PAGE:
Watching the above video of a TxDot sweeping operation brought back memories of my days as aTxDoT employee and working with a mobile pavement marking crew.
One of my greatest memories of this job is how slow we moved and how fast the public seemed to be driving.
While painting the road, our mobile operations top speed was normally ten miles per hour and sometimes slower. Combine that with highway traffic passing between 55 and 70 miles per hour and you have a recipe for disaster.
When performing these mobile operations we always had a mobile work zone present behind the paint truck. This normally consisted of two large trucks (aka crash trucks) that had crash attenuators attached to their rear ends. In the event of a rear end collision, these attenuator would absorb the impact. (The above pictures shows a crash truck with the crash attenuator attached)
During those two years, there were many close calls, but thankfully I was never involved in an accident where the crash attenuators had to be utilized.
The video below shows a crash attenuator being hit.
You can see by the videos and picture above that this work is done very close to and on the roadway. A moment never went by where in the back of my mind, I thought of how I could be hit by a car.
Coming around a corner I felt the front end of my car begin to slip. Then the rear end started to slide as I tried correct an already unmanageable situation.
Fast forward after all the excitement has ended. My right headlight is busted, wheel is damaged, and there is damage all down the right side of my car. San Antonio Police are now on sight and a wrecker has been called in.
I’m now left with one problem, who is going to pick me up, and how am I going to explain to them where I am?
Once I found a ride I told them the direction I was headed and approximately where I was. After explaining myself a few times, it became obvious that we were going to have to find a new way to “find me”
Google Maps uses the internal GPS of your phone and when you select the ‘Find Me’ function, it shows a very accurate representation of where you are on a map.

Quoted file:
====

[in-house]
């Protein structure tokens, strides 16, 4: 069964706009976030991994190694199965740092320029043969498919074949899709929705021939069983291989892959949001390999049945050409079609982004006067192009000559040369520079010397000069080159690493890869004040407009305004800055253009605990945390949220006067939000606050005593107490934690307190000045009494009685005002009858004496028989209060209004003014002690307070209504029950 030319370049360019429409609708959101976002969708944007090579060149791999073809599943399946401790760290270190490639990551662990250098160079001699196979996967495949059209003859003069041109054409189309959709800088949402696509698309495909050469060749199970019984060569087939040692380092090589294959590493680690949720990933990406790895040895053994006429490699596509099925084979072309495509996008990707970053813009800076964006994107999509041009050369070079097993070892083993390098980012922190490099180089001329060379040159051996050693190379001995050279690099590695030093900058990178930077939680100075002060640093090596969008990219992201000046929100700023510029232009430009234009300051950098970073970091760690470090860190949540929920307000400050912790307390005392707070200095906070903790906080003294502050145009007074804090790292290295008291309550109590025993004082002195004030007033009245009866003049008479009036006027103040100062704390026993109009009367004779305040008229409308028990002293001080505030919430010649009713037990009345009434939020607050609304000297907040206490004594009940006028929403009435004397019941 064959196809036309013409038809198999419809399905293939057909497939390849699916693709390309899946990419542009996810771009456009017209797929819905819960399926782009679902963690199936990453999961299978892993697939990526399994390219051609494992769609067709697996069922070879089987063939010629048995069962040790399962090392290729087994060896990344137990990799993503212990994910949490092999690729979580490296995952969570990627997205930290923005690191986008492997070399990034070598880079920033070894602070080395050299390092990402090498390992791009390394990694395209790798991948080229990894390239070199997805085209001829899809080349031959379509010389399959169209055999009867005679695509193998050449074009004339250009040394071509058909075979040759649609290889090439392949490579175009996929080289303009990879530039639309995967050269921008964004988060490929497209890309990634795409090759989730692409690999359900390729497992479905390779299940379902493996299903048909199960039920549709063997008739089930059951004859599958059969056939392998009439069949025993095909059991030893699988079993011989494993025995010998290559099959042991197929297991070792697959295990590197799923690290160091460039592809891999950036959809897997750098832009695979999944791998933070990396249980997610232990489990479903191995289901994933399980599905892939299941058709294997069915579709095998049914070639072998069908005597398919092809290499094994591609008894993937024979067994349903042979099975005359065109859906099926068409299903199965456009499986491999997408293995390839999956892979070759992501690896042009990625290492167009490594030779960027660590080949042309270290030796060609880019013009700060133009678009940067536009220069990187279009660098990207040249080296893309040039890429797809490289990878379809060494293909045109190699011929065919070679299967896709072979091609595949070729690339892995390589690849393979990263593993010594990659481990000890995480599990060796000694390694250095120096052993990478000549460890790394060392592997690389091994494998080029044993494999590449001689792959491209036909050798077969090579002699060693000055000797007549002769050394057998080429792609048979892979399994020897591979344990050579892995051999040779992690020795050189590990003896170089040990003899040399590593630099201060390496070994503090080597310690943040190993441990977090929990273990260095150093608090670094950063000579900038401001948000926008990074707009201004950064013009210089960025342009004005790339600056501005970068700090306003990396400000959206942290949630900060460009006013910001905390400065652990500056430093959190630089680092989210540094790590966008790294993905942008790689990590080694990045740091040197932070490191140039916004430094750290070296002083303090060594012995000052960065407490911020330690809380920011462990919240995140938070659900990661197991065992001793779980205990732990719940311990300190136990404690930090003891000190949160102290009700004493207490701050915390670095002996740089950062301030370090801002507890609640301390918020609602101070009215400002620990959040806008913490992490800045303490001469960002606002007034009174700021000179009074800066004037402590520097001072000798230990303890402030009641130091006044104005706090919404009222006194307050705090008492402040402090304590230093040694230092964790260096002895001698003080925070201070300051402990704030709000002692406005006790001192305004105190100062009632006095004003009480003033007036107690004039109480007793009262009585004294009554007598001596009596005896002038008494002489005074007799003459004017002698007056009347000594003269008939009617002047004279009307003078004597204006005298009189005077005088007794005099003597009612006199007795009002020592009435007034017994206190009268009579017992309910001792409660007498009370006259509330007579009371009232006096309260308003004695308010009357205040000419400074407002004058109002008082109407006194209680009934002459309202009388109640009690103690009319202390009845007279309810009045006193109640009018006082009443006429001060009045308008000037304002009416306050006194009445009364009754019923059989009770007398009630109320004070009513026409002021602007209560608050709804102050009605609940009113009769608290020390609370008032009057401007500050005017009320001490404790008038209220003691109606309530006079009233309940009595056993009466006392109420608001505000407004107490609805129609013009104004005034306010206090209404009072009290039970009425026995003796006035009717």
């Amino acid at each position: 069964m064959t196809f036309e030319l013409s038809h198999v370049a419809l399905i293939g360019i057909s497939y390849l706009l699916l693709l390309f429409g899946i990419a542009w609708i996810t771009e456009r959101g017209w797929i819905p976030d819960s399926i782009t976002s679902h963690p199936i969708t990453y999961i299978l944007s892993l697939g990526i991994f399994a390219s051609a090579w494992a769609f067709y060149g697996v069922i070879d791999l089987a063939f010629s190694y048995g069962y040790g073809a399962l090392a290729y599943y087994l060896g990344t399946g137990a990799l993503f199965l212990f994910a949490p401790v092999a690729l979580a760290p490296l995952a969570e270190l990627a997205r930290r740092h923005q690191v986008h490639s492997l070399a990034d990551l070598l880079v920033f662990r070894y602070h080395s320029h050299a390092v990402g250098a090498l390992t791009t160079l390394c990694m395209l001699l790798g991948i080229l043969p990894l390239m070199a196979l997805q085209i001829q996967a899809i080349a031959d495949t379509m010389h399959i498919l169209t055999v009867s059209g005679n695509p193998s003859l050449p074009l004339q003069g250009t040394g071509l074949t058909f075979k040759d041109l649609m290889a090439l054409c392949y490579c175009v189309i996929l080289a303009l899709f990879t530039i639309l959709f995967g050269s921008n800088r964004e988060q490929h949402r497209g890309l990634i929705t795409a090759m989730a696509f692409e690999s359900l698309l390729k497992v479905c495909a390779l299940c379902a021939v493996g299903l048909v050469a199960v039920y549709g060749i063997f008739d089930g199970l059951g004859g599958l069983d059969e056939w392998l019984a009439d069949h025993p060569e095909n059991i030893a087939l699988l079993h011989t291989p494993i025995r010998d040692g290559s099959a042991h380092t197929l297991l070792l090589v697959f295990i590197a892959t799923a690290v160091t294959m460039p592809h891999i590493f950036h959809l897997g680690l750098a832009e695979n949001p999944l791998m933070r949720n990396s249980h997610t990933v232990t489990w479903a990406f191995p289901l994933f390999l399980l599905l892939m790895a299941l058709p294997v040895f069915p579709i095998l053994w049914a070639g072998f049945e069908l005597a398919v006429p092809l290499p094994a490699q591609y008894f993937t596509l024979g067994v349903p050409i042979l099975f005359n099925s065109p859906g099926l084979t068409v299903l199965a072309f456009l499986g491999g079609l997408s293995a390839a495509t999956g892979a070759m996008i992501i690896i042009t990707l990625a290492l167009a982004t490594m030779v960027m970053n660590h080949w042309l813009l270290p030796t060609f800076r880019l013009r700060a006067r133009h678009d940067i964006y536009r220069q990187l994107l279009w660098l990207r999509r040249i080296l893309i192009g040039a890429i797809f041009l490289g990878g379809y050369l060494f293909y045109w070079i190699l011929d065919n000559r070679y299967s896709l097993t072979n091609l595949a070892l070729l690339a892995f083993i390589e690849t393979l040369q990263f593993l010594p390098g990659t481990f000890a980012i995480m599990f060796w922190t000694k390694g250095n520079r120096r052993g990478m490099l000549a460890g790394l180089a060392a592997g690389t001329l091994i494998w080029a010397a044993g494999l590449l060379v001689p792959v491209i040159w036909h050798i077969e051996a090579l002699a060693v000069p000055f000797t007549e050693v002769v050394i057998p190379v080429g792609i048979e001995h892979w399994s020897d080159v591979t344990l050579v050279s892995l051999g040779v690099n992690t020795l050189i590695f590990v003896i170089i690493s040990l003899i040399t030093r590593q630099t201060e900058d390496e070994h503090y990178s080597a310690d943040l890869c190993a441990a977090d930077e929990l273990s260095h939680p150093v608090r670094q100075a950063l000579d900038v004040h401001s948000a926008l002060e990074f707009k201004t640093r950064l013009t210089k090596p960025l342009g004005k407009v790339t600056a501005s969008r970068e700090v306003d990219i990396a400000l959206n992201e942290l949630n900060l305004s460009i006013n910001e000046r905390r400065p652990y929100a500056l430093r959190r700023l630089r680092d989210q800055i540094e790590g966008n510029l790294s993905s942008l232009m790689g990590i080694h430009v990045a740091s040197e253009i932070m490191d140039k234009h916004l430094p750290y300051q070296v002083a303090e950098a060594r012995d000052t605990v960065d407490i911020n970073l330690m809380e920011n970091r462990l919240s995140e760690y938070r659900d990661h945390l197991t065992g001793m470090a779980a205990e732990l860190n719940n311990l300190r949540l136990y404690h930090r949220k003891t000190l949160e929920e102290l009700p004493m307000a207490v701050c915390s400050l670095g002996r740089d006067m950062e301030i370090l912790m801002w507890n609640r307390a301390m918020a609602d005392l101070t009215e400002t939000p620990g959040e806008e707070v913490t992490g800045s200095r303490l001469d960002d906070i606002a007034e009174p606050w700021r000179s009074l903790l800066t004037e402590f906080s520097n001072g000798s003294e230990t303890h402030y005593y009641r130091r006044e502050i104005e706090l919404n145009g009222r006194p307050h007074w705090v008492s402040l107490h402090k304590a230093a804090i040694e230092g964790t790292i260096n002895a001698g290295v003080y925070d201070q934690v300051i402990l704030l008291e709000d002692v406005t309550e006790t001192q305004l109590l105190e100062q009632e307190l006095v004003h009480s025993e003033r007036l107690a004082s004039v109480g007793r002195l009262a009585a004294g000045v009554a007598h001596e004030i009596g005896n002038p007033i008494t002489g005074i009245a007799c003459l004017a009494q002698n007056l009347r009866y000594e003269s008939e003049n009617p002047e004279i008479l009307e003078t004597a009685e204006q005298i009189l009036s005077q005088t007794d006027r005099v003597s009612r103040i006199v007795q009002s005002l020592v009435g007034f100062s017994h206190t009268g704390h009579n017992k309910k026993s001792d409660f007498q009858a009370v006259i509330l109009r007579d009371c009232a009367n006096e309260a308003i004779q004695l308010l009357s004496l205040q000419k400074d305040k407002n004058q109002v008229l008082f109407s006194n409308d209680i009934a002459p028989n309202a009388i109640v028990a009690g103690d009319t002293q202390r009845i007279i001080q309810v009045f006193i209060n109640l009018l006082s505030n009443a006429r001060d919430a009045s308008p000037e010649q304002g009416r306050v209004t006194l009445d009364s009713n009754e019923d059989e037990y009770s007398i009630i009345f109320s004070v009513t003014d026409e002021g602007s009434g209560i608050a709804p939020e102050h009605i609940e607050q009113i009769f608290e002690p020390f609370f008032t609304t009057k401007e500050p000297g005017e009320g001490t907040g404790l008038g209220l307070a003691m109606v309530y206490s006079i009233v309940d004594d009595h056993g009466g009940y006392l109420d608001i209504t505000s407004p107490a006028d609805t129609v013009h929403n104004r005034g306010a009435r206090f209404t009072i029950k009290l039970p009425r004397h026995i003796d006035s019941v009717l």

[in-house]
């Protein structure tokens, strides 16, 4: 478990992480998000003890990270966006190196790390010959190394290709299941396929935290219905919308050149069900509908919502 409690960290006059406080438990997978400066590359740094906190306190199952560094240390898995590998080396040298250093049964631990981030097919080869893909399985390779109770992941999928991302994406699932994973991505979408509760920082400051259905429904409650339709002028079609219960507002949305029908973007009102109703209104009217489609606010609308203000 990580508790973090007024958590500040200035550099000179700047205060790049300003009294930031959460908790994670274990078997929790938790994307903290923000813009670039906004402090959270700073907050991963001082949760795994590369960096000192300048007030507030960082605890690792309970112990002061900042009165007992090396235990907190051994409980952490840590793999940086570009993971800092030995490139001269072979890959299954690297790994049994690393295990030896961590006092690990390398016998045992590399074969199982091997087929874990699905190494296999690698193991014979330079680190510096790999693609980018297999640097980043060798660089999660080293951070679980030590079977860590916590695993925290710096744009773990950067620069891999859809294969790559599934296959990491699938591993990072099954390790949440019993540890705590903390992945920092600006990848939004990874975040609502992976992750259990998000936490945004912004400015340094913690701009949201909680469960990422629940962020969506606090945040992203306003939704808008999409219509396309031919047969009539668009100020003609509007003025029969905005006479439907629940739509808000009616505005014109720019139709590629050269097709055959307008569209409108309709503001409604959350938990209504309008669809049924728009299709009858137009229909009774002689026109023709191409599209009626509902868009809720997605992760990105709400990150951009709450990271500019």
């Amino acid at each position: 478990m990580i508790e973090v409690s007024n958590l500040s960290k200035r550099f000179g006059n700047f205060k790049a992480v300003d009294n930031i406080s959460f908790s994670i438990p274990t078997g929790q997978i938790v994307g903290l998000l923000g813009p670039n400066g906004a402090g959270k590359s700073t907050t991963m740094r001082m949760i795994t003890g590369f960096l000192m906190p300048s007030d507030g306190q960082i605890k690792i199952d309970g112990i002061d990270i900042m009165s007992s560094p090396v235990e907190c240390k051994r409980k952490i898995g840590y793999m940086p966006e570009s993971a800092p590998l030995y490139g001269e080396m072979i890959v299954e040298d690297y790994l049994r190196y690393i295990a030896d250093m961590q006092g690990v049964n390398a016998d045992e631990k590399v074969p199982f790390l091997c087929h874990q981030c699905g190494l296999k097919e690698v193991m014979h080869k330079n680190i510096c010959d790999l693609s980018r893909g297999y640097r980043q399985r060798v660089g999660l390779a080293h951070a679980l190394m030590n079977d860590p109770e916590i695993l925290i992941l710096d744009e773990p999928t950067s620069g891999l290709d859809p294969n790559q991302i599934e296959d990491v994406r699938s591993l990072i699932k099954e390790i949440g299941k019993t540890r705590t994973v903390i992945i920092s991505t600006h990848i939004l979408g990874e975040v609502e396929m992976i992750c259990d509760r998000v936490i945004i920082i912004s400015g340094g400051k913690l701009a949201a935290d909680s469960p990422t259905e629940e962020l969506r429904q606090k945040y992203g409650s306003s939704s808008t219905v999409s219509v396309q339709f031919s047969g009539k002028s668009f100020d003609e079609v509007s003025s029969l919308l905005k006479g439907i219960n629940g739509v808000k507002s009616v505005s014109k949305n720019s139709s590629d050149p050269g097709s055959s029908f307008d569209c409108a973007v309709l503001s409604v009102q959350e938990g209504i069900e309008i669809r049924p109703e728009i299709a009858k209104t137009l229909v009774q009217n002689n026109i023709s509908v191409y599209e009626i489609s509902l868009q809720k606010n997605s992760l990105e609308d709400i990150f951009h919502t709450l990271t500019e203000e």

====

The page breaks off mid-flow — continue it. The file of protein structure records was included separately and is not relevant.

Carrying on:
Now here is the neatest part about it, once I was able to get my position located, I was then able to share my location with my ride.
Google Maps put a link to my location in a text message, I put in a phone number, and my ride received a link to a map and was able to see where I was on their iPhone.
The process was painless, easy and proved to be very efficient.
Because of the Google Maps Application, my ride found me with minimal effort and we were able to collectively coordinate my pick up location. This helped keep the situation as safe as possible for all the parties involved because of the high speed location. (you can see my ride on the right of the picture)
If you own a smart phone (i.e BlackBerry, iPhone or Android), download the latest Google Map application and play with it. Get to know it. You may find yourself stranded on the side of the road and need a solution to explain your where a bouts!
In case your wondering how the interview went; it went awesome!
If you have ever been in the traffic safety industry, you will know full well how important maintenance is to all of your facilities. By facilities, I mean every area that has a traffic sign, pavement markings or traffic lights.
While I was employed by the City of College Station, one of my primary duties was to maintain all the traffic signs.
We consistently were cutting limbs that were either blocking the view of the sign or would do so in the future. My co-worker and I would joke that we were performing a “two-year” plan.
All of our signs were dated on the back so that we could visually see in the field when it was installed and determine if the sign had to be replaced. This was especially helpful in the older neighborhoods.
Periodically we would work in the evening to visually inspect all of the cities traffic signs and determine by sight if the retroreflectivity was adequate. We would perform this with a vehicles headlights.
The maintenance of the signs was a never ending process, but one which created great satisfaction within me. I knew that I was providing a safe driving environment for the public.
On April 22, 2010, a Notice of Proposed Amendments was published in the Federal Register, proposing to revise the 2009 MUTCD by adding Standards, Guidance, Options, and Support information regarding maintaining minimum retroreflectivity of longitudinal pavement markings. The proposed revisions would establish a uniform minimum level of nighttime pavement marking performance based on the visibility needs of nighttime drivers, to promote safety, enhance traffic operations, and facilitate comfort and convenience for all drivers, including older drivers.
Comments must be received by August 20, 2010. See the Federal Register notice (HTML, PDF 77KB) for details on how to submit comments to the docket, which is numbered FHWA-2009-0139.
The proposed text for Revision 1 of the 2009 MUTCD can be viewed here: (HTML, PDF 155KB)